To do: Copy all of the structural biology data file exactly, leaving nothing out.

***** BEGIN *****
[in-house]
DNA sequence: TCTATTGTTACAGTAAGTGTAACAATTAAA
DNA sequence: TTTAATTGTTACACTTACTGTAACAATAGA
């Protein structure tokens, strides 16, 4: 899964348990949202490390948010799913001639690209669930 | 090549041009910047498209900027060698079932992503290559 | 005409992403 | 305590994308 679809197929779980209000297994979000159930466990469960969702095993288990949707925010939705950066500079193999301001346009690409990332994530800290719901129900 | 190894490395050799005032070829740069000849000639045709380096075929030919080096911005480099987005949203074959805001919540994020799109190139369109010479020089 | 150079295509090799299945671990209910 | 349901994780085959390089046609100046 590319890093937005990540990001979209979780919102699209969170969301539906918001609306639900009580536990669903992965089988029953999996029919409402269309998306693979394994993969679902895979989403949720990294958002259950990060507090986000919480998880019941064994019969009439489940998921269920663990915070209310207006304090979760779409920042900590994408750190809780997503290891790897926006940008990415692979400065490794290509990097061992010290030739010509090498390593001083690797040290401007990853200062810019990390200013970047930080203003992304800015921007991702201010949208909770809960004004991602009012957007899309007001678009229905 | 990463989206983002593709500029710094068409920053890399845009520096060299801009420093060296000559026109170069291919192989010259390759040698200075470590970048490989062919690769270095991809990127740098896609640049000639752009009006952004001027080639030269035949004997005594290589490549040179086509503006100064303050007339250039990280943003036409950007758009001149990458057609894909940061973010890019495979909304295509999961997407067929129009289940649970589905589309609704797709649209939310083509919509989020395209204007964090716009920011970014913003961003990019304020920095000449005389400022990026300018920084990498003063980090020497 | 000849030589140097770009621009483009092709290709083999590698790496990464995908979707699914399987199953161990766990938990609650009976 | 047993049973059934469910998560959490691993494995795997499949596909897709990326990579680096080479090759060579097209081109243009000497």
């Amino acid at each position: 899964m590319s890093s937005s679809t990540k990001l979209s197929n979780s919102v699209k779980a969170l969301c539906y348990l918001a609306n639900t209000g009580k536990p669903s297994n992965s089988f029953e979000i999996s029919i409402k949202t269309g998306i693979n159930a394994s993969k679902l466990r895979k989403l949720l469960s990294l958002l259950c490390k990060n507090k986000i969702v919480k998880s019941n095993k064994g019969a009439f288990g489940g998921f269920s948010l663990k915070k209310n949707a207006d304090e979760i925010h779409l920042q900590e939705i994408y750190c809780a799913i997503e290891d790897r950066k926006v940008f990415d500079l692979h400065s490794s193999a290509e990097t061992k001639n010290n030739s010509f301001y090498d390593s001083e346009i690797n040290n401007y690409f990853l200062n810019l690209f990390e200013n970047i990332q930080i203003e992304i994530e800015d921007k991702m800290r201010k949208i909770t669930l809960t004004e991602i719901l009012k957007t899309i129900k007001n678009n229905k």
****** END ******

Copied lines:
[in-house]
DNA sequence: TCTATTGTTACAGTAAGTGTAACAATTAAA
DNA sequence: TTTAATTGTTACACTTACTGTAACAATAGA
């Protein structure tokens, strides 16, 4: 899964348990949202490390948010799913001639690209669930 | 090549041009910047498209900027060698079932992503290559 | 005409992403 | 305590994308 679809197929779980209000297994979000159930466990469960969702095993288990949707925010939705950066500079193999301001346009690409990332994530800290719901129900 | 190894490395050799005032070829740069000849000639045709380096075929030919080096911005480099987005949203074959805001919540994020799109190139369109010479020089 | 150079295509090799299945671990209910 | 349901994780085959390089046609100046 590319890093937005990540990001979209979780919102699209969170969301539906918001609306639900009580536990669903992965089988029953999996029919409402269309998306693979394994993969679902895979989403949720990294958002259950990060507090986000919480998880019941064994019969009439489940998921269920663990915070209310207006304090979760779409920042900590994408750190809780997503290891790897926006940008990415692979400065490794290509990097061992010290030739010509090498390593001083690797040290401007990853200062810019990390200013970047930080203003992304800015921007991702201010949208909770809960004004991602009012957007899309007001678009229905 | 990463989206983002593709500029710094068409920053890399845009520096060299801009420093060296000559026109170069291919192989010259390759040698200075470590970048490989062919690769270095991809990127740098896609640049000639752009009006952004001027080639030269035949004997005594290589490549040179086509503006100064303050007339250039990280943003036409950007758009001149990458057609894909940061973010890019495979909304295509999961997407067929129009289940649970589905589309609704797709649209939310083509919509989020395209204007964090716009920011970014913003961003990019304020920095000449005389400022990026300018920084990498003063980090020497 | 000849030589140097770009621009483009092709290709083999590698790496990464995908979707699914399987199953161990766990938990609650009976 | 047993049973059934469910998560959490691993494995795997499949596909897709990326990579680096080479090759060579097209081109243009000497």
């Amino acid at each position: 899964m590319s890093s937005s679809t990540k990001l979209s197929n979780s919102v699209k779980a969170l969301c539906y348990l918001a609306n639900t209000g009580k536990p669903s297994n992965s089988f029953e979000i999996s029919i409402k949202t269309g998306i693979n159930a394994s993969k679902l466990r895979k989403l949720l469960s990294l958002l259950c490390k990060n507090k986000i969702v919480k998880s019941n095993k064994g019969a009439f288990g489940g998921f269920s948010l663990k915070k209310n949707a207006d304090e979760i925010h779409l920042q900590e939705i994408y750190c809780a799913i997503e290891d790897r950066k926006v940008f990415d500079l692979h400065s490794s193999a290509e990097t061992k001639n010290n030739s010509f301001y090498d390593s001083e346009i690797n040290n401007y690409f990853l200062n810019l690209f990390e200013n970047i990332q930080i203003e992304i994530e800015d921007k991702m800290r201010k949208i909770t669930l809960t004004e991602i719901l009012k957007t899309i129900k007001n678009n229905k």